Obesity Poses Complex Problem

Professor warns of obesity’s worldwide health impact More

This forum has been closed.
Comments
     
There are no comments in this forum. Be first and add one

Featured Videos

Your JavaScript is turned off or you have an old version of Adobe's Flash Player. Get the latest Flash player.
Rolling Thunder Run Reveals Changed Attitudes Towards Vietnam Wari
X
Katherine Gypson
May 25, 2015 1:32 AM
For many US war veterans, the Memorial Day holiday is an opportunity to look back at a divisive conflict in the nation’s history and to remember those who did not make it home.
Video

Video Rolling Thunder Run Reveals Changed Attitudes Towards Vietnam War

For many US war veterans, the Memorial Day holiday is an opportunity to look back at a divisive conflict in the nation’s history and to remember those who did not make it home.
Video

Video Female American Soldiers: Healing Through Filmmaking

According to the United States Defense Department, there are more than 200-thousand women serving in the U.S. Armed Forces.  Like their male counterparts, females have experiences that can be very traumatic.  VOA's Bernard Shusman tells us about a program that is helping some American women in the military heal through filmmaking.
Video

Video Iowa Family's Sacrifice Shaped US Military Service for Generations

Few places in America have experienced war like Waterloo. This small town in the Midwest state of Iowa became famous during World War II not for what it accomplished, but what it lost. As VOA’s Kane Farabaugh reports, the legacy of one family’s sacrifice is still a reminder today of the real cost of war for all families on the homefront.
Video

Video On Film: How Dance Defies Iran's Political Oppression

'Desert Dancer' by filmmaker Richard Raymond is based on the true story of a group of young Iranians, who form an underground dance troupe in the Islamic Republic of Iran. This is the latest in a genre of films that focus on dance as a form of freedom of expression against political oppression and social injustice. VOA’s Penelope Poulou has more.
Video

Video Turkey's Ruling Party Trying to Lure Voters in Opposition Stronghold

Turkey’s AK (Justice and Development) Party is seeking a fourth successive general election victory, with the goal of securing two-thirds of the seats in Parliament to rewrite the constitution and change the country's parliamentary system into a presidential one. To achieve that, the party will need to win seats in opposition strongholds like the western city of Izmir. Dorian Jones reports.
Video

Video Millions Flock to Ethiopia Polls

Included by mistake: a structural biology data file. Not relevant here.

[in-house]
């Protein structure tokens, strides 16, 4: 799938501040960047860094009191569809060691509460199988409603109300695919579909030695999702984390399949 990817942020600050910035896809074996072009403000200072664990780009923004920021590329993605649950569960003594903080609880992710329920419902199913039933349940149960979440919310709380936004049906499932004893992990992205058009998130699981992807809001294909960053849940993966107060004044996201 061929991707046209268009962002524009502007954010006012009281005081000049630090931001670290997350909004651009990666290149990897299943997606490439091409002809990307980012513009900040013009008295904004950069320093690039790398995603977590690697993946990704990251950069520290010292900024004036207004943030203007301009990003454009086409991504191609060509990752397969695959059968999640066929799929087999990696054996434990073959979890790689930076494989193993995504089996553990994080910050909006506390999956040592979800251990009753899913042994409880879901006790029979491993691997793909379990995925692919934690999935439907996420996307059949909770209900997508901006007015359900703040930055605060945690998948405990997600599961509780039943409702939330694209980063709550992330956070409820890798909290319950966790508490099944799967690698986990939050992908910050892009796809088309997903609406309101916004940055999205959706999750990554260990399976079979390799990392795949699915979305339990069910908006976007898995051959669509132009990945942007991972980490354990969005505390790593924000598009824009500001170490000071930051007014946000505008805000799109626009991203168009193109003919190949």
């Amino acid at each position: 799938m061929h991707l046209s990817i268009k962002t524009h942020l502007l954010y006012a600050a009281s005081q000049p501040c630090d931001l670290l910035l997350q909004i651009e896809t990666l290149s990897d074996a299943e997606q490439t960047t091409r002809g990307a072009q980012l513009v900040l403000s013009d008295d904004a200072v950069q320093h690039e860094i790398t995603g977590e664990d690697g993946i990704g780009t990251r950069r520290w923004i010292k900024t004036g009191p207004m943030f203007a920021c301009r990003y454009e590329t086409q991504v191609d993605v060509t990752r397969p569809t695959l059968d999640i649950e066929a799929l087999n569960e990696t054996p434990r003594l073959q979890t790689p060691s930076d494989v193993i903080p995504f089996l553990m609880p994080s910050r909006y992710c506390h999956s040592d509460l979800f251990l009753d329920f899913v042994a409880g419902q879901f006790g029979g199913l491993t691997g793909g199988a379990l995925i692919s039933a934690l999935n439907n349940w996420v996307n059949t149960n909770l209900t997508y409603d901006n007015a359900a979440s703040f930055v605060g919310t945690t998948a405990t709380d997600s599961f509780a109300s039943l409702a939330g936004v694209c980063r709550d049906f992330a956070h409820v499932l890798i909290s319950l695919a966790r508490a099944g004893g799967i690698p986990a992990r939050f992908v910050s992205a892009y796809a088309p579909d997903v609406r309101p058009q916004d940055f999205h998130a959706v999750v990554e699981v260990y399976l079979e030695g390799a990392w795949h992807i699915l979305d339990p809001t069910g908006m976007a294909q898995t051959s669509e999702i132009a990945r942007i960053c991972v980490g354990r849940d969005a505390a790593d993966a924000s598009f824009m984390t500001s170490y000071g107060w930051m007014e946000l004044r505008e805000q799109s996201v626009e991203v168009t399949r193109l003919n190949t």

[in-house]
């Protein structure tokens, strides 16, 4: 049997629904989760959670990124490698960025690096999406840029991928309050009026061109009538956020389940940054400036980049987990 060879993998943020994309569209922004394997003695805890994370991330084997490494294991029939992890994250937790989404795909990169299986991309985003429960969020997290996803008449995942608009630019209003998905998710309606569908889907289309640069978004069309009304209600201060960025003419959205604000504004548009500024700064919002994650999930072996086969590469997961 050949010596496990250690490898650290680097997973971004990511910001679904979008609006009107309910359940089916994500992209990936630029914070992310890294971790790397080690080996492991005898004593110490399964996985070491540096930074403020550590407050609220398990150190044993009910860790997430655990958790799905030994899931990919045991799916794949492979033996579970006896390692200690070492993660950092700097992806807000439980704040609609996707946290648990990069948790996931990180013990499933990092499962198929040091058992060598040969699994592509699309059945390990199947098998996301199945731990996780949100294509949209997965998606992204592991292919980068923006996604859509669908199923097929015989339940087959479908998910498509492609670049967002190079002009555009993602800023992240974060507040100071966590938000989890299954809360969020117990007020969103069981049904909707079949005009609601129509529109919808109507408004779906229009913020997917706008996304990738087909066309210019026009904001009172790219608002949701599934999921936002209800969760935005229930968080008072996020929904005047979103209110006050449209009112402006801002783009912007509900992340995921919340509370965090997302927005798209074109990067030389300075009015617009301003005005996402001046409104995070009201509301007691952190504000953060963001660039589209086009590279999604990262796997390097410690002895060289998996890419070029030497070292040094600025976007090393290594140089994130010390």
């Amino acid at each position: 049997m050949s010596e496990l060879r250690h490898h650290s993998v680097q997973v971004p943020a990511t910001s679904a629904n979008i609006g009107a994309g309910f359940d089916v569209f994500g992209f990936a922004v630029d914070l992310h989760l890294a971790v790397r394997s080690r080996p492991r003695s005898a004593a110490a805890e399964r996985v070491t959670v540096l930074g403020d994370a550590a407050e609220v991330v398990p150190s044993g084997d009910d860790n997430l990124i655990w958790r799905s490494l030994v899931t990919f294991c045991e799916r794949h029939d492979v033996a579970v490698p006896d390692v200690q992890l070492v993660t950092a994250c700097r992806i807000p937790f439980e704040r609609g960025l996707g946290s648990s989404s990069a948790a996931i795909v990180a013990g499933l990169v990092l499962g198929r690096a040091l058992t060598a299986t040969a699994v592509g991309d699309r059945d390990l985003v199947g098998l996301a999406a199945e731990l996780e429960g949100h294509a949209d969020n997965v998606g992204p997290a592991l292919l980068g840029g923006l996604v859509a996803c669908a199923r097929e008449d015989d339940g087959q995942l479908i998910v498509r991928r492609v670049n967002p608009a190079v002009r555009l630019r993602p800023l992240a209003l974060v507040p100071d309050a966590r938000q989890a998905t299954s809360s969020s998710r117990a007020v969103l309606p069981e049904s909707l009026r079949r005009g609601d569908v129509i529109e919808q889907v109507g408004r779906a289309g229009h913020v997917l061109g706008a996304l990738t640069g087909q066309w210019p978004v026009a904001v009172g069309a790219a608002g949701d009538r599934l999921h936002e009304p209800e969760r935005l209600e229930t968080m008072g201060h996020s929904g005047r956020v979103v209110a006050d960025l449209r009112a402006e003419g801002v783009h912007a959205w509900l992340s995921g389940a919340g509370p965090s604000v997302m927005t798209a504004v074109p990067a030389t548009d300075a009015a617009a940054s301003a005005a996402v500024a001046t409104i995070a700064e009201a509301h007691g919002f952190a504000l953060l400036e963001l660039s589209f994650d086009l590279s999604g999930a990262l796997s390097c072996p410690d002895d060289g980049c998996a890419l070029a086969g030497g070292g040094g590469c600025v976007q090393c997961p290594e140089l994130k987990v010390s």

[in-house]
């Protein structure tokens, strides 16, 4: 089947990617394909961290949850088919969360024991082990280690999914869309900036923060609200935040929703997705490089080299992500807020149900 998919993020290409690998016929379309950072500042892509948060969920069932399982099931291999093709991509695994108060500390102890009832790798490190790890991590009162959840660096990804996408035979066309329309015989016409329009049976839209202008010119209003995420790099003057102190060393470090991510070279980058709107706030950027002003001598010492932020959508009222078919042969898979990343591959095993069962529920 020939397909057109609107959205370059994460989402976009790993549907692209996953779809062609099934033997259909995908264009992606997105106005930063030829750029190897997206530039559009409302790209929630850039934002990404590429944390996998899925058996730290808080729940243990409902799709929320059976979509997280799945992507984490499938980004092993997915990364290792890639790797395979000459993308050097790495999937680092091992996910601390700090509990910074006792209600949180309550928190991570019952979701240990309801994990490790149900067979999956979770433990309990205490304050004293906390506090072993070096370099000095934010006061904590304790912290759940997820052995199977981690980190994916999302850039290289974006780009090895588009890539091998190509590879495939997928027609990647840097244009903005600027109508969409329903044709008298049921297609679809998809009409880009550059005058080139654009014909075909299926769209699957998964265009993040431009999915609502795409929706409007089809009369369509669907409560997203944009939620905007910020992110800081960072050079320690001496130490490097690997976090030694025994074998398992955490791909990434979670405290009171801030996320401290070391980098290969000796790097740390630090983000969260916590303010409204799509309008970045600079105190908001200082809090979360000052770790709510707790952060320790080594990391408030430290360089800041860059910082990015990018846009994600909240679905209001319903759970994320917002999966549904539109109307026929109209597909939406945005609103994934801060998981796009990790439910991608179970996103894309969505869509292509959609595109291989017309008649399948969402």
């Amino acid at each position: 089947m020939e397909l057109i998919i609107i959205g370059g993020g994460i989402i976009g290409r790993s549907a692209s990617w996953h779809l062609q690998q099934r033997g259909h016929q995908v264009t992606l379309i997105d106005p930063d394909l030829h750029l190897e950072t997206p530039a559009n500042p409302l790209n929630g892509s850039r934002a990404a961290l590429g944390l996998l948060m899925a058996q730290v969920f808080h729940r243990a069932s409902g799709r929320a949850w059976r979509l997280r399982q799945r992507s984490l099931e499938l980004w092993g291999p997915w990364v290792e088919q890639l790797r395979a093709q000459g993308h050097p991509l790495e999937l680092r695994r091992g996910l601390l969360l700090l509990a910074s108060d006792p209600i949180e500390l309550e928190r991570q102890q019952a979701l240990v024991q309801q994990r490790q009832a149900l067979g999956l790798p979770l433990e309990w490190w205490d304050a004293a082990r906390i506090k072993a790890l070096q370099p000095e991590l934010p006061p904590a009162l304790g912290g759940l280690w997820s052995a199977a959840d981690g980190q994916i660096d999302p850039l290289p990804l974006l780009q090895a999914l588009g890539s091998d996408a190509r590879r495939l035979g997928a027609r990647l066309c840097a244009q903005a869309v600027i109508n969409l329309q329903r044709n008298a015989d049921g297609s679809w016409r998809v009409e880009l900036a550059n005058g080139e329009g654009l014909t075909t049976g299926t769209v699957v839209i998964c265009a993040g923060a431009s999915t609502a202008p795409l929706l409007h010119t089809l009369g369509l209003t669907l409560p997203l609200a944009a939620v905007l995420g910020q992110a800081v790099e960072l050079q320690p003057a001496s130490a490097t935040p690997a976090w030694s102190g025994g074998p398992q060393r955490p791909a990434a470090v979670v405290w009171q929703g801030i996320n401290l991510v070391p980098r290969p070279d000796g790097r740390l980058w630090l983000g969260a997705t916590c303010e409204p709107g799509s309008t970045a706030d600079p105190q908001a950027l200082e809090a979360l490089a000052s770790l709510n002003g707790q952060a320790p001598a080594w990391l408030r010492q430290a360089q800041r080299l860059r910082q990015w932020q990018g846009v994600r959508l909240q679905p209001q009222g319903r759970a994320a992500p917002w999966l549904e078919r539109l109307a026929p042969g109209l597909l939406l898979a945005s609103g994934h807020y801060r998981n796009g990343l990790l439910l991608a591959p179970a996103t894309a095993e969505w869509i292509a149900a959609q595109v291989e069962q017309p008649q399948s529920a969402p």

Millions of Ethiopians cast their votes Sunday in the first national election since the 2012 death of longtime leader Meles Zenawi. Mr. Meles' party, the Ethiopian People's Revolutionary Democratic Front, is almost certain of victory again. VOA's Anita Powell reports from Addis Ababa.
Video

Video Scientists Testing Space Propulsion by Light

Can the sun - the heart of our solar system - power a spacecraft to the edge of our solar system? The answer may come from a just-launched small satellite designed to test the efficiency of solar sail propulsion. Once deployed, its large sail will catch the so-called solar wind and slowly reach what scientists hope to be substantial speed. VOA’s George Putic reports.
Video

Video FIFA Trains Somali Referees

As stability returns to the once lawless nation of Somalia, the world football governing body, FIFA, is helping to rebuild the country’s sport sector by training referees as well as its young footballers. Abdulaziz Billow has more from Mogadishu.
Video

Video With US Child Obesity Rates on the Rise, Program Promotes Health Eating

In its fifth year, FoodCorps puts more than 180 young Americans into 500 schools across the United States, where they focus on teaching students about nutrition, engaging them with hands-on activities, and improving their access to healthy foods whether in the cafeteria or the greater community. Aru Pande has more.
Video

Video Virginia Neighborhood Draws People to Nostalgic Main Street

In the U.S., people used to grow up in small towns with a main street lined by family-owned shops and restaurants. Today, however, many main streets are worn down and empty because shoppers have been lured away by shopping malls. But in the Del Ray neighborhood of Alexandria, Virginia, main street is thriving. VOA’s Deborah Block reports it has a nostalgic feel with its small restaurants and unique stores.

VOA Blogs